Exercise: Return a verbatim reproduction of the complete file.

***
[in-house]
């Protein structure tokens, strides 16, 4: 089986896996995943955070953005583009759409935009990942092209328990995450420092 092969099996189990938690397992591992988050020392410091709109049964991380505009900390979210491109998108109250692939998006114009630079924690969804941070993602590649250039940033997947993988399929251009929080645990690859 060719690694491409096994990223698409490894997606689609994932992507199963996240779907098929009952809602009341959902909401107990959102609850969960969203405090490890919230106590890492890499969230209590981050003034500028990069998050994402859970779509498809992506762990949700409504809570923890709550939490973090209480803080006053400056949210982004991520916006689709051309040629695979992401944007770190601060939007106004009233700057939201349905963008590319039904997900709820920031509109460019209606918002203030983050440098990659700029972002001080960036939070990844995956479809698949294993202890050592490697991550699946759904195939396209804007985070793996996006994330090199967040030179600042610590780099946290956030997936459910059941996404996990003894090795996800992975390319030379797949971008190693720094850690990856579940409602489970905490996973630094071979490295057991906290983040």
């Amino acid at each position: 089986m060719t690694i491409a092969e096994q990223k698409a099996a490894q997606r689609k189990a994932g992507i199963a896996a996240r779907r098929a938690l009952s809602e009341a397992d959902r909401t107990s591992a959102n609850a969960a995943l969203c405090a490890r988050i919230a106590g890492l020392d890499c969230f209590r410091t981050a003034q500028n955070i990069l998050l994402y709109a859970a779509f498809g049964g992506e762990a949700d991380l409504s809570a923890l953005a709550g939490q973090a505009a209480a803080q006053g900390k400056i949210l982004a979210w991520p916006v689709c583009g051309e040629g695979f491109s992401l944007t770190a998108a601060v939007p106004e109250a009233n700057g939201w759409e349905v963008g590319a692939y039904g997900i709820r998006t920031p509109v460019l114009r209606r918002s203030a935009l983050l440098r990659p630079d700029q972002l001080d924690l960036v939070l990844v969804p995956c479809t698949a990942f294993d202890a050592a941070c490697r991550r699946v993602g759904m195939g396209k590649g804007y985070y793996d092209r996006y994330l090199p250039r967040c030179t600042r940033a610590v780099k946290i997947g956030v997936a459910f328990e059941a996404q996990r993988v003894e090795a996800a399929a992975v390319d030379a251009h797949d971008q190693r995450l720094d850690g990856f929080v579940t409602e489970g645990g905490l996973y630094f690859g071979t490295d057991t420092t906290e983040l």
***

[in-house]
């Protein structure tokens, strides 16, 4: 089986896996995943955070953005583009759409935009990942092209328990995450420092 092969099996189990938690397992591992988050020392410091709109049964991380505009900390979210491109998108109250692939998006114009630079924690969804941070993602590649250039940033997947993988399929251009929080645990690859 060719690694491409096994990223698409490894997606689609994932992507199963996240779907098929009952809602009341959902909401107990959102609850969960969203405090490890919230106590890492890499969230209590981050003034500028990069998050994402859970779509498809992506762990949700409504809570923890709550939490973090209480803080006053400056949210982004991520916006689709051309040629695979992401944007770190601060939007106004009233700057939201349905963008590319039904997900709820920031509109460019209606918002203030983050440098990659700029972002001080960036939070990844995956479809698949294993202890050592490697991550699946759904195939396209804007985070793996996006994330090199967040030179600042610590780099946290956030997936459910059941996404996990003894090795996800992975390319030379797949971008190693720094850690990856579940409602489970905490996973630094071979490295057991906290983040």
């Amino acid at each position: 089986m060719t690694i491409a092969e096994q990223k698409a099996a490894q997606r689609k189990a994932g992507i199963a896996a996240r779907r098929a938690l009952s809602e009341a397992d959902r909401t107990s591992a959102n609850a969960a995943l969203c405090a490890r988050i919230a106590g890492l020392d890499c969230f209590r410091t981050a003034q500028n955070i990069l998050l994402y709109a859970a779509f498809g049964g992506e762990a949700d991380l409504s809570a923890l953005a709550g939490q973090a505009a209480a803080q006053g900390k400056i949210l982004a979210w991520p916006v689709c583009g051309e040629g695979f491109s992401l944007t770190a998108a601060v939007p106004e109250a009233n700057g939201w759409e349905v963008g590319a692939y039904g997900i709820r998006t920031p509109v460019l114009r209606r918002s203030a935009l983050l440098r990659p630079d700029q972002l001080d924690l960036v939070l990844v969804p995956c479809t698949a990942f294993d202890a050592a941070c490697r991550r699946v993602g759904m195939g396209k590649g804007y985070y793996d092209r996006y994330l090199p250039r967040c030179t600042r940033a610590v780099k946290i997947g956030v997936a459910f328990e059941a996404q996990r993988v003894e090795a996800a399929a992975v390319d030379a251009h797949d971008q190693r995450l720094d850690g990856f929080v579940t409602e489970g645990g905490l996973y630094f690859g071979t490295d057991t420092t906290e983040l």